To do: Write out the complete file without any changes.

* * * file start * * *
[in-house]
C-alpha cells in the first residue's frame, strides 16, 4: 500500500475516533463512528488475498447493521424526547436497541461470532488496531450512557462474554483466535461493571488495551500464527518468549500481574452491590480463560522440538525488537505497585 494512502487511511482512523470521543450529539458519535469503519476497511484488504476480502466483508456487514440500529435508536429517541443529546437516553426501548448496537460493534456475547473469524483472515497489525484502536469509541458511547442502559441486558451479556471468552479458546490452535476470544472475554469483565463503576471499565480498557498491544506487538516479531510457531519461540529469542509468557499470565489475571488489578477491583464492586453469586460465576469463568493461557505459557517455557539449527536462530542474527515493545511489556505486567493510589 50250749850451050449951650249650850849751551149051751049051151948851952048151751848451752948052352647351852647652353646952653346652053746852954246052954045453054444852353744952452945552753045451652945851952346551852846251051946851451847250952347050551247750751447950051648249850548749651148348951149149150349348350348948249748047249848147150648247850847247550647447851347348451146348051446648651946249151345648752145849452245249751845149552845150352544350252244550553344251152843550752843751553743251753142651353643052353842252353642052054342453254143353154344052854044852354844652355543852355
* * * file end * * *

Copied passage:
[in-house]
C-alpha cells in the first residue's frame, strides 16, 4: 500500500475516533463512528488475498447493521424526547436497541461470532488496531450512557462474554483466535461493571488495551500464527518468549500481574452491590480463560522440538525488537505497585 494512502487511511482512523470521543450529539458519535469503519476497511484488504476480502466483508456487514440500529435508536429517541443529546437516553426501548448496537460493534456475547473469524483472515497489525484502536469509541458511547442502559441486558451479556471468552479458546490452535476470544472475554469483565463503576471499565480498557498491544506487538516479531510457531519461540529469542509468557499470565489475571488489578477491583464492586453469586460465576469463568493461557505459557517455557539449527536462530542474527515493545511489556505486567493510589 50250749850451050449951650249650850849751551149051751049051151948851952048151751848451752948052352647351852647652353646952653346652053746852954246052954045453054444852353744952452945552753045451652945851952346551852846251051946851451847250952347050551247750751447950051648249850548749651148348951149149150349348350348948249748047249848147150648247850847247550647447851347348451146348051446648651946249151345648752145849452245249751845149552845150352544350252244550553344251152843550752843751553743251753142651353643052353842252353642052054342453254143353154344052854044852354844652355543852355